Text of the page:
How Much Commission Do Real Estate Agents Make?
Commission is the financial element that keeps a strong majority of real estate agents, brokers and similar professionals in business. It’s also the reward for helping a property owner buy or sell a given piece of real estate.
Whether working as the buyer’s agent, seller’s agent or real estate broker, understanding the processes that determine commission payouts, commission splits and similar concerns helps you make better financial decisions as a professional. Let’s look at some common questions around real estate commissions and how much those in this field may earn.
How do real estate agents get paid? And how much do you really make?
Traditionally, and in many cases currently, real estate agents earn a commission when their client, whether a buyer or seller, successfully completes a transaction for a piece of property. They may also charge a flat fee, but this isn’t as common. Brokers, meanwhile, are often paid part of that commission in return for the support and services they provide to their agents. Brokers may also earn money through a regular fee paid by an agent to the brokerage instead of a commission split.
This compensation format means real estate professionals have a wide degree of variation in their earnings in the short and long terms. Factors such as the cost of real estate and available properties in the area where a real estate agent operates will also influence income potential. ZipRecruiter shared a convenient list of average real estate agent salary by state, breaking the earnings down into hypothetical hourly wage and total yearly compensation. New York, Massachusetts and Washington state top the list, with yearly earnings above or near $90,000. Missouri, Florida and North Carolina have the lowest average annual earnings, with compensation roughly between $66,000 and $71,000 for real estate agents in these states.
The split of commission between real estate agent and broker needs to be kept in mind when determining how much an agent really makes. The Balance highlighted several different formats for the split of the commission fee between broker and agent. They include:
- The 50/50 split, with each party receiving half of the gross commission. This is a traditional format.
- No split, where the agent keeps the entire gross commission and instead pays a set fee based on a specific time period or for each sale made.
- Salaried, where agents receive a set salary instead of payment through commissions earned. Agents may also be paid a salary and receive a smaller part of commission for each sale. These arrangements aren’t common but are in place at some brokerages.
It’s important to note that an average salary – or, more accurately, average commission earned yearly for real estate professionals – only tells part of the story. State and local factors like cost of living differences, state of the real estate market and the specific area in which a real estate agent operates can all have an impact on the spending power of the money earned. A real estate professional in a state or city with an especially low cost of living may have more purchasing power, despite lower total income, as compared to an agent who makes more but resides in an area with a notably high cost of living.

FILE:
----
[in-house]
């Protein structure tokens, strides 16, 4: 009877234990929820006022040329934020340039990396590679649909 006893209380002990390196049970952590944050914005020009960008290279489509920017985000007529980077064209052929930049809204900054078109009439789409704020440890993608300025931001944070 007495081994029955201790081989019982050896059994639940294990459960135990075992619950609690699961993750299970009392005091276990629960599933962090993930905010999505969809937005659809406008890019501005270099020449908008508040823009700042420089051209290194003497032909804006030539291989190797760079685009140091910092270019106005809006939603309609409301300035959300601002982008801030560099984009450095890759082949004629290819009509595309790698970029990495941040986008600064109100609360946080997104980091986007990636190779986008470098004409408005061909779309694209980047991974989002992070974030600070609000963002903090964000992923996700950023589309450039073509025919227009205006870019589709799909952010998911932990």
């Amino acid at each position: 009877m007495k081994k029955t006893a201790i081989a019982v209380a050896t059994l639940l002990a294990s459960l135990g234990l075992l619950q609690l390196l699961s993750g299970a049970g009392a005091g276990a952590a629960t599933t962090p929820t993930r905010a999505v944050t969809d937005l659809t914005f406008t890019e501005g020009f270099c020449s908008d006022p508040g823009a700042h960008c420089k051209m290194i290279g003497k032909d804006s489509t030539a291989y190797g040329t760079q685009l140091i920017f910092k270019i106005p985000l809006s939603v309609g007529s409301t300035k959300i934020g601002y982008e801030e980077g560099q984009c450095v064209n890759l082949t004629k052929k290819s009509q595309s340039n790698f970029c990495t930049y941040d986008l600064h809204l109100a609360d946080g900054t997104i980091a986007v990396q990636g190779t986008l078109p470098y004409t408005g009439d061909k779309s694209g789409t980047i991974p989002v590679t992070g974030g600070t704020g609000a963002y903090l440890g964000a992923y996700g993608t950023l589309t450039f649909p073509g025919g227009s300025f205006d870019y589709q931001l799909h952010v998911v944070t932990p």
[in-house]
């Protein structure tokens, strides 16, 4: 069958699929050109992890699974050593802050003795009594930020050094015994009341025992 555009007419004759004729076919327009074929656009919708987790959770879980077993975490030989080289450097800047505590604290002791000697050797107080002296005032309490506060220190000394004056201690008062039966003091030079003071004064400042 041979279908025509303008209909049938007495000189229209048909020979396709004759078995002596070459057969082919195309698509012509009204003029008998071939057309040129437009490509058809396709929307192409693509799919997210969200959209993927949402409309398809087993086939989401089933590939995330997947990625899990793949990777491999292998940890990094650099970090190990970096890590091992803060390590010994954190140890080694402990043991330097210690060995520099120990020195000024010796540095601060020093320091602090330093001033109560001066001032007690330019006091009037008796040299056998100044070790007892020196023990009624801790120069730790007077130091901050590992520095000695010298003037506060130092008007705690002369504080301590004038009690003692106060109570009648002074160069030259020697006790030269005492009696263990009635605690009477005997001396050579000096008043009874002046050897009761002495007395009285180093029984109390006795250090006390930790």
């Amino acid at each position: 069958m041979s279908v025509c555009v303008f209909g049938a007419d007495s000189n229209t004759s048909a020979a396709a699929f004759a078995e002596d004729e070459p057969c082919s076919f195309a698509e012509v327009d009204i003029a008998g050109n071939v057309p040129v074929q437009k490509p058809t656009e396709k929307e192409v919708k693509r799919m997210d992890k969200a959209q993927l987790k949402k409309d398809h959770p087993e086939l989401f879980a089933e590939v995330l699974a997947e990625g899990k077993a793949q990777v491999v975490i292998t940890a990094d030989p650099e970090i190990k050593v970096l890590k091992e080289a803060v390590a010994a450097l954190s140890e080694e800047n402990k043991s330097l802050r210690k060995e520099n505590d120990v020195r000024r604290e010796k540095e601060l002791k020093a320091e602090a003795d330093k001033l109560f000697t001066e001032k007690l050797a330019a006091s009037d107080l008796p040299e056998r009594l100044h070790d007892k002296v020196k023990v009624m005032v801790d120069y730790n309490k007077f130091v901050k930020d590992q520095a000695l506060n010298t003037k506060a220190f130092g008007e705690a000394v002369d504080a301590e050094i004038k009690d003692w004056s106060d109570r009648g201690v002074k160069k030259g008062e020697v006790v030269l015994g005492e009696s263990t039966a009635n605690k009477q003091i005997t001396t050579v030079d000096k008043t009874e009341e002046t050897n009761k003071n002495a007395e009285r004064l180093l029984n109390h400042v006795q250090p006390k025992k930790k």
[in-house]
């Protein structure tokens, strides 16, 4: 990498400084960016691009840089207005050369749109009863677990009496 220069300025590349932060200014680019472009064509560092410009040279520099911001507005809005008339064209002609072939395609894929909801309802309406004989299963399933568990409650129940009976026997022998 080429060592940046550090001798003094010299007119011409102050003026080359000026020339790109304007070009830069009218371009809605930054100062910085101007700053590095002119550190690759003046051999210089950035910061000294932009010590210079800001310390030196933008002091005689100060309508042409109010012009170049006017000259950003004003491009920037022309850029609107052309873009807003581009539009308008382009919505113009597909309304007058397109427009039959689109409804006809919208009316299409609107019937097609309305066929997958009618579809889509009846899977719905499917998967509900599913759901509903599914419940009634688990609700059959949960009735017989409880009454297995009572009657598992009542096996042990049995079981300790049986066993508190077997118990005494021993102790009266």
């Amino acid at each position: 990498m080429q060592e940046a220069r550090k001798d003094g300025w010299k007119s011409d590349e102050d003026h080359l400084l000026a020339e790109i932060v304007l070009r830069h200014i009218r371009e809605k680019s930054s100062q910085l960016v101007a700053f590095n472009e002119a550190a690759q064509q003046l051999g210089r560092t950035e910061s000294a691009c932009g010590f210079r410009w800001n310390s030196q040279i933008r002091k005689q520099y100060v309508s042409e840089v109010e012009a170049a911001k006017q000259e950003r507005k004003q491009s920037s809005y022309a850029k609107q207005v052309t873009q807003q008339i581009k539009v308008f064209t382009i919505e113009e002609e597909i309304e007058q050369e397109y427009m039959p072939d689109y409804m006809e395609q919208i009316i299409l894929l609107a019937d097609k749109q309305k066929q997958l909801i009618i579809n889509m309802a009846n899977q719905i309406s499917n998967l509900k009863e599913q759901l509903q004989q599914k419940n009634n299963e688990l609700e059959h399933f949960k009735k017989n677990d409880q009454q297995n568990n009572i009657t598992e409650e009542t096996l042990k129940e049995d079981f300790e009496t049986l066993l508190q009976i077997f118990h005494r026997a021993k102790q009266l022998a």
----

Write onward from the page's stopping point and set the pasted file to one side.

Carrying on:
How much is the average commission for a real estate agent?
Real estate agents can help their clients buy and sell everything from unimproved lots – which can involve higher commissions than homes, due to the additional work needed to sell this type of real estate, as Realtor.com pointed out – to units in multi-story apartment buildings. Add in the variations in price of similar pieces of real estate due to market activity and cost of living, among other factors, and arriving at a concrete average commission dollar figure would require in-depth analysis. It may also be so broad as to not be particularly useful.
However, there is an average that is valuable for real estate agents to keep in mind: percent of the final sale price of real estate. In general, commission comes out to 5-6% of a home’s total price. There is plenty of room for variation, but this is a dependable general guideline for the industry. Realtor.com said this figure is generally the same for both the listing agents (also known as the sellers’ agents) and buyers’ agents. It offers an easy guide to determining what percentage real estate agents make per sale – simply multiply the expected final price of the home by 5.5% to get a rough estimate of earnings.
Agents may be asked by their clients to lower the commission tied to a real estate transaction. Agents may choose to provide reduced services in exchange, or decline the request. Having this power helps real estate agents make the best choice for their operational needs.
Making effective financial choices as a real estate agent
Remember that commission isn’t pure profit. Real estate agents generally split their payments with their brokers on a 50/50 basis, and the remaining funds have to go toward expenses ranging from staging costs and advertising to taxes.
Managing these many financial obligations can be difficult when payment only arrives following the completion of a sale. This can take a month or more from the point when a buyer submits a mortgage application, NerdWallet said, and that assumes the application will be accepted. With many operational expenses not aligning with the widely varied payment schedule in place for many real estate agents, having an option to smooth over the peaks and valleys in payment can provide a much-needed source of temporary funding and a sense of consistency.
Just Commission Advance offers dependable funding based on expected commission before a sale is closed, helping you better maintain your business and continue to operate as effectively as possible. Apply for your advance today!